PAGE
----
Before you enjoy watching the whole video, let me pay a few words of introduction; please listen to them with your ears. I’m the mocking bird who repeats all the possible sounds, who can sing some snoring out of your window. My song simply repeats some of Cosgrove’s words. The March of History is an art piece, spoken words go with the actor’s body language. Like me, he also walks, like history we all float through horizontal currents … of time? of air? mainly keeping our feet on the ground. But our mind is disrupted by disturbances: questions, centuries of conjectures and ideal constructions, interpretations, philosophical frames: which are histories, maybe rather stories, with people trying to give their present lives the proper ancestry from recent and ancient past stories rewritten and manipulated ad hoc. An endless work, worthy of Sisyphus. If there are truths making history’s rock too heavy, too painful to absorb, a new revisionist version will be entrusted to the words. Voilà! A march of lies. Erin Cosgrove is a conceptual artist who tears to threads any scholastic disguise. She is not immune from sarcasm and allegoric representations. Her art melts stories into romance, drawings, tapestry and animated films.

Here she deals directly with the big monster of History, a creature as fragile as Polyphemus who is one more symbol of single vision, the railroad of unidirectional thinking. She throws her pole into his unique eye, HISTORY’s single name, although hélas, not without pain for her. As in Camus’s Sisyphus descending the cleavage to recuperate the rock and push it back to the top of the mountain, an infinite sadness appears at the end of the story.  Erin knows too well that lady History, altered and imperfect as she is in her verbal dresses, is our inevitable backbone, no less mysterious than each of her conscious and unconscious performers. Losing History, no doubt, we would lose our shadow. Come to the march!

 

 

 

 

 

 

 

 

 

 

Some of Erin Cosgrove’s words, moved around by me in a cloud of thoughts:

The past refuses to die

even if there is a past, history is falsified by everyone

let’s face it; memory is malleable, even in personal history

plausibility?

is history different from fiction?

Abba Eban: “History teaches us that men and nations behave wisely only once they have exhausted all other alternatives.”

It is part of the very warp and woof of life that the poor do not appear in history. As the African proverb goes, until lions have their historians, tales of the hunt shall always glorify the hunter. Is it so very surprising then that a brilliant few will be valorized over the many? We cannot undo the past. To think you can demonstrates a fragility of mind. The very price of understanding history is an impotence to do anything about it.

 

SYLVIA’S FOOT

(One of 20 feet exhibited in the water of a big pond at Barnsdall Park, Los Angeles, CA, 1978. An installation for The Great American Foot Show, Junior Visual Arts Center.)

Here Sylvia’s foot meets one of Erin Cosgrove’s paintings on wood:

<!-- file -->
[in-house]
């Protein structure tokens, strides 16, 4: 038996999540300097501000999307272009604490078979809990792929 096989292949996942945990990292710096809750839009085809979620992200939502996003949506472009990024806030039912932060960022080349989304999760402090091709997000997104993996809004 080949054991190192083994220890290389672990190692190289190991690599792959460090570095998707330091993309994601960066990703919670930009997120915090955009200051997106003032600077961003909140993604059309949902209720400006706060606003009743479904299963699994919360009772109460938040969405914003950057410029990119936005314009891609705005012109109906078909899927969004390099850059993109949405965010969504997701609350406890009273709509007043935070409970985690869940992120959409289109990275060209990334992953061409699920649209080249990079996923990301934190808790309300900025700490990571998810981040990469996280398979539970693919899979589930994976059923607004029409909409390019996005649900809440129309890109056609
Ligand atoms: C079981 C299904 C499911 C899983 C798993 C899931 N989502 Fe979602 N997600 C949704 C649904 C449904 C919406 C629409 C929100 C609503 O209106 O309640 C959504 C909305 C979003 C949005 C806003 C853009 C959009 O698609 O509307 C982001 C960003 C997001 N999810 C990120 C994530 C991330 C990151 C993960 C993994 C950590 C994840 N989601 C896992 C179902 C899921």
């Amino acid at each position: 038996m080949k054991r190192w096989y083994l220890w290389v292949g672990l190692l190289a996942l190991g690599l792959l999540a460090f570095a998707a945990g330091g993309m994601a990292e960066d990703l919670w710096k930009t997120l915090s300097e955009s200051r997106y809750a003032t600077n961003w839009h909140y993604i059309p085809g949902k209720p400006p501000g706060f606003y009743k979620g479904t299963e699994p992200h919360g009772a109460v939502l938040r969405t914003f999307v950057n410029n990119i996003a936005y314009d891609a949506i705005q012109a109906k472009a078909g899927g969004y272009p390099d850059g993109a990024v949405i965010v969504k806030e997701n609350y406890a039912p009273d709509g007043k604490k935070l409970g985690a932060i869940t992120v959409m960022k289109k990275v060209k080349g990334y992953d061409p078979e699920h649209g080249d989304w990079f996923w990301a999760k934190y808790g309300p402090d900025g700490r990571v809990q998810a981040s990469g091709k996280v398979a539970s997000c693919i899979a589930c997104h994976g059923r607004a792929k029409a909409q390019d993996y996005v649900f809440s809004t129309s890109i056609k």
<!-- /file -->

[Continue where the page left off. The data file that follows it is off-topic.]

It’s a foot, it’s a candle. The replica of the artist’s foot cut off below the ankle was born in 1978, 41 years old. Nineteen identical siblings didn’t survive the fire of Sylvia’s house. 

It is a base without pillar, maybe he forgot the body he came from. It has become a mental thing in my mind, abandoned by name and personal history. The foot belongs to the realm of death secretly swallowed into the silence of wax, colors also were lost. Only for one day the foot floated in a pond of water at Barnsdall Park in Los Angeles. Children were allowed to grab the feet as if they were fish. “Oh, sea,  what fish is this / so tender and so sweet? / -asked Gregory Corso, his boyish soul-  —Thy mother’s feet.” 

Words are absent minded. They often abandon us mid-way.

Wrongly or rightly, reb Souassi drew the logical conclusion that death was nothing but a coarse distraction of life. Hélas! It was fatal to us.

It is far from the shore that books have a shipwreck, like improvised boats knocked down by the storm.  

Whiteness, by distraction, found herself without color. Unless it was the color that, suddenly, discreetly, found its whiteness again.

EDMOND JABÈS

Jamais le sang ne connaitra la blancheur      Blood will never know whiteness

GUILLERMO KUITCA, one part of Missing Pages 2018, Oil on canvas 285 x 380 cm 18 parts, 95 x 63 cm each.
From the catalogue published by Hauser & Wirth Los Angeles for the Kuitca’s exhibition 18 march-11 August 2019

BIBLIOGRAPHY

Guillermo Kuitca, Hauser & Wirth Los Angeles 2019

Albert Camus, Le mythe de Sisyphe, Paris, Gallimard, 1942

Gregory Corso, Mindfield, @ 1989 Gregory Corso, New York, Thunder’s Mouth Press

Edmond Jabès, L’ineffaçable L’inaperçu, Paris, Gallimard, 1980 (transl. of the quote by RA)

*Statement by Trobriands, Papua Nuova Guinea, in Jerome Rothenberg, Technicians of the Sacred, University of California press, 2017

**Statement by Orpingalik, Netsilik Inuit, in Jerome Rothenberg, Technicians of the Sacred, University of California press, 2017